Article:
Russia's trust in President Vladimir Putin has declined again. Russia's Public Opinion Research Centre (WCIOM) said that Putin's ratings have fallen to an all-time low. At the same time, however, sociologists speak about a strange paradox at this point.
In the week from May 20 to May 26, Vladimir Putin's rating made up 30.5 percent. This is a new low since 2006.
It is worth noting that sociologists conducted open polls, in which respondents were offered to name politicians whom they trust, and there were no options given to choose from. At the same time, in the case of closed polls, when interviewers specifically ask "Do you trust Putin?" the situation is completely different. In closed polls, Putin's rating is much higher and amounts to 72.3 percent.
Researchers at the Public Opinion Foundation (FOM) asked the specific question to people last week and received positive answers "I certainly trust" and "I rather trust" from 62 percent of respondents.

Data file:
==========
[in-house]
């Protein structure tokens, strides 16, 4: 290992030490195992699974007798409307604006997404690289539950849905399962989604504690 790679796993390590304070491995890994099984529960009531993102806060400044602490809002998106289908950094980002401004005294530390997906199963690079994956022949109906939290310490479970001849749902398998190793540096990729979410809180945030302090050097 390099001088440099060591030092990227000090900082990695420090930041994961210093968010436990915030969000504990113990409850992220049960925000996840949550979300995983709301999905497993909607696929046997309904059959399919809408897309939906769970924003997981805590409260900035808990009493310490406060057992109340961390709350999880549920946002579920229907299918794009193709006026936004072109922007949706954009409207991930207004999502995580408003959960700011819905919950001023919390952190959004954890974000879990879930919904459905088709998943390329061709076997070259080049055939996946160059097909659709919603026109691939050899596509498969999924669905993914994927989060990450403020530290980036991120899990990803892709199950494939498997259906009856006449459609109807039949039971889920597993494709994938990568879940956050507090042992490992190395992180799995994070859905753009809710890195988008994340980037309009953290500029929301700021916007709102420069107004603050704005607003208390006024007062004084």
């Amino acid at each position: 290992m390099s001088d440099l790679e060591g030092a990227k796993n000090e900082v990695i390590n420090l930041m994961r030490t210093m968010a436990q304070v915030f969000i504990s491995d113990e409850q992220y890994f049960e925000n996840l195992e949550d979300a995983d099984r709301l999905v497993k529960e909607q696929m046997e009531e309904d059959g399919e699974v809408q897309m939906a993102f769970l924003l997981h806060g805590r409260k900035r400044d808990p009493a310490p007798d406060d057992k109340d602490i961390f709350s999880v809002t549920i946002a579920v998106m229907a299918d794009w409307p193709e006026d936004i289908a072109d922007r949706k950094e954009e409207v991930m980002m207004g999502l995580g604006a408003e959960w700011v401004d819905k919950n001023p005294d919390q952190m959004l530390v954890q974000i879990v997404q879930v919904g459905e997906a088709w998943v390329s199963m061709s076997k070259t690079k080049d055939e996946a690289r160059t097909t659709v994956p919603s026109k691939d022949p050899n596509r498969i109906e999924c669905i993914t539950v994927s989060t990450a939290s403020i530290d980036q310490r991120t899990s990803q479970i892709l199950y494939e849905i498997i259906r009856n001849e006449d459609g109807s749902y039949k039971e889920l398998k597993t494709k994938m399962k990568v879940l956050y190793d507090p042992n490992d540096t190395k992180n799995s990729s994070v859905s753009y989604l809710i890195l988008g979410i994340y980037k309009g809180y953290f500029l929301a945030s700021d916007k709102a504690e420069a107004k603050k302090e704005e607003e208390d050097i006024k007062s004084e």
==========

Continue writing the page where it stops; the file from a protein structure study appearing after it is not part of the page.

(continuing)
The Kremlin earlier demanded an explanation from WCIOM sociologists in an attempt to realise what caused the fall of confidence in the president against the background of the growth of his electoral approval rating. According to the FOM, the approval rating has grown by five percent since March and amounted to 50 percent.
Experts believe that the difference in the polls can be explained with overall negative sentiments in the country. When answering open questions, like, for example, "Which politicians do you trust?" people often find themselves at a loss or prefer to say "I do not know."
Experts say that it would be better to include other politicians in closed polls and invite respondents to express their opinions on whether they trust Grudinin, Navalny, Shoigu and others.
Russian Presidential spokesman Dmitry Peskov, answering a question about the results of the new studies, said that the president could have only one rating - this is the rating of how people evaluate the president's work. "If you look at the numbers, it turns out that you can approve, but not trust, or you can trust but not approve," he said.